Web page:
The more two people agree at the beginning, including the reason for divorce, the faster and easier the divorce process will be for both couples. For legal help with an uncontested divorce or mediation and legal intervention to speed up a contested divorce, contact Barina Law Group today: (254) 323-5506.
How Does a Judge Divide Our Property?
Judges use discretion when awarding property and assets in a divorce. According to the Texas Family Code, the court shall order the division of the parties’ estate in a manner that the court deems as right and having due regard for the rights of each party and any children in the marriage. This is also known as the Just and Right Equitable Division.
Equitable is often mistaken for an even split or right down the middle, though this is not true in Texas. It means what the judge believes is fair, based on a variety of factors, including:
- Both spouse’s contributions to the marriage, financial and otherwise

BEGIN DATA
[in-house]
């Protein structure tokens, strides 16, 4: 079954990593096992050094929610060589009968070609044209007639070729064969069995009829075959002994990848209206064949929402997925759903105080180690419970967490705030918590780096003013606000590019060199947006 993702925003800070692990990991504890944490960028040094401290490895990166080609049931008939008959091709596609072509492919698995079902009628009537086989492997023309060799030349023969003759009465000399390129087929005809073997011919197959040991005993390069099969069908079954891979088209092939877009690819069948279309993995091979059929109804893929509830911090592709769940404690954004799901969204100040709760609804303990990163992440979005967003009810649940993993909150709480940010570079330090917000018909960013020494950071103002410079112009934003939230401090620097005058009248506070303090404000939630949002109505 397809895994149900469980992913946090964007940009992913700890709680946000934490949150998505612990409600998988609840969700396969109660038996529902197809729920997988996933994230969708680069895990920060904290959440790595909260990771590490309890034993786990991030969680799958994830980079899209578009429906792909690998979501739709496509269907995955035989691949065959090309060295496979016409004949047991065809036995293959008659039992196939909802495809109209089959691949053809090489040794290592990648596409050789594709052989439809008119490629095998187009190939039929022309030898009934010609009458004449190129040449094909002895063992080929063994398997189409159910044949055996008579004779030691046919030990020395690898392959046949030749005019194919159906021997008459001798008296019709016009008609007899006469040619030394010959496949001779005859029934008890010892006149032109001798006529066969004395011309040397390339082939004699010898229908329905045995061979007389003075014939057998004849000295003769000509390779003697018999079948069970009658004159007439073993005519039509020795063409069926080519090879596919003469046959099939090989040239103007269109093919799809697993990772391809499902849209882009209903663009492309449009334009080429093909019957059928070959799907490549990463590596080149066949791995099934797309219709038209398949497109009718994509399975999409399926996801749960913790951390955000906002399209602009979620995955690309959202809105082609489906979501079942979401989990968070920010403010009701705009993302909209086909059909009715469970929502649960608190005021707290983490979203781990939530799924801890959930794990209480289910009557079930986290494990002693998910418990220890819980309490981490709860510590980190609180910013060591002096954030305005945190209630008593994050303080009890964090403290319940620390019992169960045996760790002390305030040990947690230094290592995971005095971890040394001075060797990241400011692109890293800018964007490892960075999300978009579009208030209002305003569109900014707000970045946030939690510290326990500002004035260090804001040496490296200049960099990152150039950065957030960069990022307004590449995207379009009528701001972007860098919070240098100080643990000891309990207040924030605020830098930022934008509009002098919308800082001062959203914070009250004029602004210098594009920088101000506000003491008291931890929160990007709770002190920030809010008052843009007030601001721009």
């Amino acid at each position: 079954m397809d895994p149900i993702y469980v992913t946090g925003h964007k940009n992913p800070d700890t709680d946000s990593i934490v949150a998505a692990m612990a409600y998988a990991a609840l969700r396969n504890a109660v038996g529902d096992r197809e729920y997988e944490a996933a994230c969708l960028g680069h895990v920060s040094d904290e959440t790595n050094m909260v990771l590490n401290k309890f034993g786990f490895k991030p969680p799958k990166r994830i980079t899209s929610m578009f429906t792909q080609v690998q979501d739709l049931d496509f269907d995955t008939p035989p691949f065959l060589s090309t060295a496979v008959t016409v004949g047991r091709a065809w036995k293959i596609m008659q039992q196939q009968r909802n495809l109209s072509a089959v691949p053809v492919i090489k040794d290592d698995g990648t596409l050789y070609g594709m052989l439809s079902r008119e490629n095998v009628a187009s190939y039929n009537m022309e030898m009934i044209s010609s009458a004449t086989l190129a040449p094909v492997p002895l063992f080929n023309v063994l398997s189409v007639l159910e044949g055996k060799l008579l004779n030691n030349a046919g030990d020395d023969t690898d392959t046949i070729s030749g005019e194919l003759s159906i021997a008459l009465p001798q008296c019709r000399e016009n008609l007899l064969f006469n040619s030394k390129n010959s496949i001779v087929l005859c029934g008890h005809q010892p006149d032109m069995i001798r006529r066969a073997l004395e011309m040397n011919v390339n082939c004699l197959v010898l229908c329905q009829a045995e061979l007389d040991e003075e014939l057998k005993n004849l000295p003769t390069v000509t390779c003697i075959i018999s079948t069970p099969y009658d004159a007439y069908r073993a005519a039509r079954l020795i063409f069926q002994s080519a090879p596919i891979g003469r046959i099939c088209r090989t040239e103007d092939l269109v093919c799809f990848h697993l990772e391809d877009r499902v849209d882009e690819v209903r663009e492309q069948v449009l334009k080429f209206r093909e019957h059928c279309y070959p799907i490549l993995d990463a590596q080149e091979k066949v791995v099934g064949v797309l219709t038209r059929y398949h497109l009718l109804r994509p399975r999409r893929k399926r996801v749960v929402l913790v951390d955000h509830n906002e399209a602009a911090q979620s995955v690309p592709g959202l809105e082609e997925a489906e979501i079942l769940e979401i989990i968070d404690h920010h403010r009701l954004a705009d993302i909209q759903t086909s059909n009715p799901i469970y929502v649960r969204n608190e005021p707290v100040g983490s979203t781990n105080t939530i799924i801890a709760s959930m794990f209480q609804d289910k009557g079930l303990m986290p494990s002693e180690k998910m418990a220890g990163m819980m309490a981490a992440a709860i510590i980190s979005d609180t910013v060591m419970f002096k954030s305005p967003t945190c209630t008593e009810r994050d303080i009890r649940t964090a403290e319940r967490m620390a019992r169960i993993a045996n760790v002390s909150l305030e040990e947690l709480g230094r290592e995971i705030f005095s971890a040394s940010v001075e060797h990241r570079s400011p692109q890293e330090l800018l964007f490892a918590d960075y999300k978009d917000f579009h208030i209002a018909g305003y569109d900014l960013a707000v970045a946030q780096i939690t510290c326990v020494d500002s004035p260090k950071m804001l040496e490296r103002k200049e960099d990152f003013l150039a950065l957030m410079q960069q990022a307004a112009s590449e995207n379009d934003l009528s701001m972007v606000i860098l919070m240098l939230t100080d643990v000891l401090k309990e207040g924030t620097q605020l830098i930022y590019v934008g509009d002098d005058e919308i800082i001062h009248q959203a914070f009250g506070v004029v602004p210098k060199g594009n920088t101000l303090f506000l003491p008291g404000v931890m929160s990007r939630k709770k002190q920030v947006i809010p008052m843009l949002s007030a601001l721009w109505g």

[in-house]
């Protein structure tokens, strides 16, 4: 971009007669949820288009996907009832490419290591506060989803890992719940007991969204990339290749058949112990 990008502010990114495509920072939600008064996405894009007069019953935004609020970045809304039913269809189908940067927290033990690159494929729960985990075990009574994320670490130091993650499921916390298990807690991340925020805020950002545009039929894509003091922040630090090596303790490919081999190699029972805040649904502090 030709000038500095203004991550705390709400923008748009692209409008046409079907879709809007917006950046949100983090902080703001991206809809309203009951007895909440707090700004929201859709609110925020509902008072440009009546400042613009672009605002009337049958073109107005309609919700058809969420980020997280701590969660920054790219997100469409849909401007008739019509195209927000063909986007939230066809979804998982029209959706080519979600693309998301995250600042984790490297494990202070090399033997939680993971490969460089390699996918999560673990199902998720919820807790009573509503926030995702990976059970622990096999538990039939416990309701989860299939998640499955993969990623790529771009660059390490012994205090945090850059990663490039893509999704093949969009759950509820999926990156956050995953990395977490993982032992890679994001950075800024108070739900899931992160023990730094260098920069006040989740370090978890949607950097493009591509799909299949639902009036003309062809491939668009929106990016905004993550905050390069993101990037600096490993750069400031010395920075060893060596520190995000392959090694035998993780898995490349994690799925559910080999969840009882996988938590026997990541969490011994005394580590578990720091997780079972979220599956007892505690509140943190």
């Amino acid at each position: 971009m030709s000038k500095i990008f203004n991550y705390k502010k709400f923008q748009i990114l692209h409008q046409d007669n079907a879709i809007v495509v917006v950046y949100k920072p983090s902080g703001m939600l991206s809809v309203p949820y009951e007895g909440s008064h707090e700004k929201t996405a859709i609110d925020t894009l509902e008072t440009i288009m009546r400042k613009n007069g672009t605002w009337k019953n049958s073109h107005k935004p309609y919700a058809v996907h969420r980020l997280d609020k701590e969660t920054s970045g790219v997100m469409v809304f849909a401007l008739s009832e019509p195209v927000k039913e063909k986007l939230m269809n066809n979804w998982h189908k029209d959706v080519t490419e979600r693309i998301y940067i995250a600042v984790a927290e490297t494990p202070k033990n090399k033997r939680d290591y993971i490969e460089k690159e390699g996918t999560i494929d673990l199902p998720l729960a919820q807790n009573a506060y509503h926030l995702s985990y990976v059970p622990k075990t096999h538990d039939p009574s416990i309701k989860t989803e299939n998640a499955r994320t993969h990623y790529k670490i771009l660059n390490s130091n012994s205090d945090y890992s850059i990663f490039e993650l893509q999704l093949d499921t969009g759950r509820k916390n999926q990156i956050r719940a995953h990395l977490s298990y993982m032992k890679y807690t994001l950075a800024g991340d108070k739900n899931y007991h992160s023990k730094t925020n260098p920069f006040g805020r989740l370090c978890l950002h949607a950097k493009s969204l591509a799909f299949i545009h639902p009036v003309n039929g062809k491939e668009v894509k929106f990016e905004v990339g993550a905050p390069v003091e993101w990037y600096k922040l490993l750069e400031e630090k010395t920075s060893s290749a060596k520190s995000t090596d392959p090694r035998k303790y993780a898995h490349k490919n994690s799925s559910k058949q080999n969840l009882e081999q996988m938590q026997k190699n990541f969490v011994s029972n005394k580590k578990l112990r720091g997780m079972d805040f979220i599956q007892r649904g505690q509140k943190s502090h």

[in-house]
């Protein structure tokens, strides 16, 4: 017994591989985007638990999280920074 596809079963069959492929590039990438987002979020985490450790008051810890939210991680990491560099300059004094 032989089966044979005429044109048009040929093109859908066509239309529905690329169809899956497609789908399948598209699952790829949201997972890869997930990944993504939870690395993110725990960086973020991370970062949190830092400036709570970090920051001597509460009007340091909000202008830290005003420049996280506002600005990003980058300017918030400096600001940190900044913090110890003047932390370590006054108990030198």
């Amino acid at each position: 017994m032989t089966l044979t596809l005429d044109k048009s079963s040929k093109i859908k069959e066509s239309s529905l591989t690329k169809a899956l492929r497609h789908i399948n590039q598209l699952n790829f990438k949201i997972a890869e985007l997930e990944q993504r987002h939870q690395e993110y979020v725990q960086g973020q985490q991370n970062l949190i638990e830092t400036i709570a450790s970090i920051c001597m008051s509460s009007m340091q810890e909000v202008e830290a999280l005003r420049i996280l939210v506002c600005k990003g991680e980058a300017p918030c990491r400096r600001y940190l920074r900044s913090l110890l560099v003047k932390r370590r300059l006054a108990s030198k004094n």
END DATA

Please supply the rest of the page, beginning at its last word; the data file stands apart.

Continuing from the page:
- How much money both of you are capable of making
- Level of education
- Any financial disparities, training, or skills
- Health and age
- Who is the primary custodian of the children
- Future support
- Any fault in the breakup of the marriage
- Condition of personal finances
- Property division
Because of Texas’ approach to marriage, property division, and the equitable division of assets, it’s important to have an attorney who advocates for you and keeps your best interest in mind, especially when you need a strong voice and protection from potential unfavorable decisions. Don’t let important negotiations slip, and let our attorneys fight for you. Schedule an initial consultation with a Barina Law Group divorce lawyer to discuss your divorce case: (254) 323-5506.